suppose I write:

find . -regex "[0-9]{4}-[0-9]{2}-[0-9]{2}-(foo|bar).csv.gz" -printf "%f\n"

This command looks to me like it should work. I have iterated through the various regextype options and various regex formats, but am unable to get this sort of regex to work through find. Is there something simple I am getting wrong here regarding find and the regular expression parser?

  • 1
    As far as I know -name does not take regular expressions. You should use -regex or -iregex for that. See manuals for find: linux.die.net/man/1/find.
    – nobody
    Apr 1, 2020 at 16:23
  • @meuh and the same applies for regex, just iterated though
    – Chris
    Apr 1, 2020 at 16:24
  • The comment appeared while I was writing mine. I'm happy to delete mine if you'd rather post your own, @steeldriver.
    – terdon
    Apr 1, 2020 at 17:04
  • @terdon no problem, already upvoted it ;) Apr 1, 2020 at 17:23

3 Answers 3


Find's -name doesn't take regular expressions (this was used in the original version of the question). It takes shell globs, and that isn't a valid shell glob. You want to use the -regex test, but also need to tell it to use extended regular expressions or any other flavor that understands the {N} and foo|bar notations. Finally, unlike -name, the -regex test looks at the entire pathname, so you need something like this:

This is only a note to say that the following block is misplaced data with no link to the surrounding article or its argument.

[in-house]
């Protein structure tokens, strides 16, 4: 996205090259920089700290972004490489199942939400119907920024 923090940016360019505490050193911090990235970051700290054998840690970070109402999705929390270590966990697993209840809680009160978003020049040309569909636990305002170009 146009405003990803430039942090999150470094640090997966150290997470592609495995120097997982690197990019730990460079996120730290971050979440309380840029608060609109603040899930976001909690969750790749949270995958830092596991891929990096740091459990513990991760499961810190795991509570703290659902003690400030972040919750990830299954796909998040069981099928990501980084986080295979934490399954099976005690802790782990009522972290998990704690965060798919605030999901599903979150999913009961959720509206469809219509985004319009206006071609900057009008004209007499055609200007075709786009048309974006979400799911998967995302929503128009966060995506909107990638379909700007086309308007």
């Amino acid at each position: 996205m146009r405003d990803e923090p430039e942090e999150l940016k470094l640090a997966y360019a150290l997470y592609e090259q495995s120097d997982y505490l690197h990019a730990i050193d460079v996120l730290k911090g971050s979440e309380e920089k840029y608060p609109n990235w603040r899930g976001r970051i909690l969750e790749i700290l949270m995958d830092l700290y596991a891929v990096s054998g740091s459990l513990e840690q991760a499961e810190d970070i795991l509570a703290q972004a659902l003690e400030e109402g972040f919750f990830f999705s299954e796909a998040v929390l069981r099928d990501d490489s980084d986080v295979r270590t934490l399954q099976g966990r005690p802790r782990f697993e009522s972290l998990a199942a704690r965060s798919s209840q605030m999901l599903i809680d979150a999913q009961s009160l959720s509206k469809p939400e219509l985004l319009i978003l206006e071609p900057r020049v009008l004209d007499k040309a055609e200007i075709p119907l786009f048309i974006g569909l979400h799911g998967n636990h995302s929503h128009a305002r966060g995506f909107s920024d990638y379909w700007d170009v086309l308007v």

$ find . -regextype posix-extended -regex ".*/[0-9]{4}-[0-9]{2}-[0-9]{2}-(foo|bar).csv.gz" -printf "%f\n"

If you want to use -name, you could do:

find . \( \
       -name "[0-9][0-9][0-9][0-9]-[0-9][0-9]-[0-9][0-9]-foo.csv.gz" \
    -o -name "[0-9][0-9][0-9][0-9]-[0-9][0-9]-[0-9][0-9]-bar.csv.gz" \
       \) -printf "%f\n"

Another option is the fd tool:

fd '[0-9]{4}-[0-9]{2}-[0-9]{2}-(foo|bar).csv.gz'



If you have reasonable filenames (at least in this folder) you could run something along the lines of

 find . | grep -E '[0-9]{4}-[0-9]{2}-[0-9]{2}-(foo|bar).csv.gz'

This way you can benefit from the a variety of grep options.

  • Even for non-reasonable ones, actually: find . -print0 | grep -z -E '[0-9]{4}-[0-9]{2}-[0-9]{2}-(foo|bar).csv.gz' | tr '\0' '\n'. That will replace the nulls with newlines so the output might be a little hard to parse, but at least it can deal with any file name.
    – terdon
    Apr 1, 2020 at 17:34

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